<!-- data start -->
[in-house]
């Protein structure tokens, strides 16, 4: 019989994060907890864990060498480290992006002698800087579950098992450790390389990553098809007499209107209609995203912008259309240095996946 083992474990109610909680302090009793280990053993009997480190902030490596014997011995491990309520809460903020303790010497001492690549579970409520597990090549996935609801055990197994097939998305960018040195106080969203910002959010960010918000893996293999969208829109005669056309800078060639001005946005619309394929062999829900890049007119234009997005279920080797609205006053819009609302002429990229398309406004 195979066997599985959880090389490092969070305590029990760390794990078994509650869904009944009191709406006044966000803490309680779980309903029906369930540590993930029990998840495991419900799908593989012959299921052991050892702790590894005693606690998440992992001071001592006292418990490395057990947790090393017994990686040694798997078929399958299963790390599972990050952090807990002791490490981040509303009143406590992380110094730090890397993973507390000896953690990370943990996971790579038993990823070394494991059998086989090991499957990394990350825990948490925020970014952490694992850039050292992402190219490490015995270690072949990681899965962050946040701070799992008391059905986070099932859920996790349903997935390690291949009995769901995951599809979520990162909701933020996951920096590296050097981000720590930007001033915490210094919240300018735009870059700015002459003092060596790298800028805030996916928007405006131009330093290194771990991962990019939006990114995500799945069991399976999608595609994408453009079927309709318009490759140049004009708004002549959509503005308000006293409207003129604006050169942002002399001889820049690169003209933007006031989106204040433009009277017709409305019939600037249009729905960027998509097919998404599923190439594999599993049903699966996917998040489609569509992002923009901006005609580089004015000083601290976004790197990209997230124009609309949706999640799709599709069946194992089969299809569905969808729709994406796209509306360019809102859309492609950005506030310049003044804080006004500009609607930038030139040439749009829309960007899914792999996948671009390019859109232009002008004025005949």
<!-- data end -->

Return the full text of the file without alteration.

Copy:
[in-house]
């Protein structure tokens, strides 16, 4: 019989994060907890864990060498480290992006002698800087579950098992450790390389990553098809007499209107209609995203912008259309240095996946 083992474990109610909680302090009793280990053993009997480190902030490596014997011995491990309520809460903020303790010497001492690549579970409520597990090549996935609801055990197994097939998305960018040195106080969203910002959010960010918000893996293999969208829109005669056309800078060639001005946005619309394929062999829900890049007119234009997005279920080797609205006053819009609302002429990229398309406004 195979066997599985959880090389490092969070305590029990760390794990078994509650869904009944009191709406006044966000803490309680779980309903029906369930540590993930029990998840495991419900799908593989012959299921052991050892702790590894005693606690998440992992001071001592006292418990490395057990947790090393017994990686040694798997078929399958299963790390599972990050952090807990002791490490981040509303009143406590992380110094730090890397993973507390000896953690990370943990996971790579038993990823070394494991059998086989090991499957990394990350825990948490925020970014952490694992850039050292992402190219490490015995270690072949990681899965962050946040701070799992008391059905986070099932859920996790349903997935390690291949009995769901995951599809979520990162909701933020996951920096590296050097981000720590930007001033915490210094919240300018735009870059700015002459003092060596790298800028805030996916928007405006131009330093290194771990991962990019939006990114995500799945069991399976999608595609994408453009079927309709318009490759140049004009708004002549959509503005308000006293409207003129604006050169942002002399001889820049690169003209933007006031989106204040433009009277017709409305019939600037249009729905960027998509097919998404599923190439594999599993049903699966996917998040489609569509992002923009901006005609580089004015000083601290976004790197990209997230124009609309949706999640799709599709069946194992089969299809569905969808729709994406796209509306360019809102859309492609950005506030310049003044804080006004500009609607930038030139040439749009829309960007899914792999996948671009390019859109232009002008004025005949």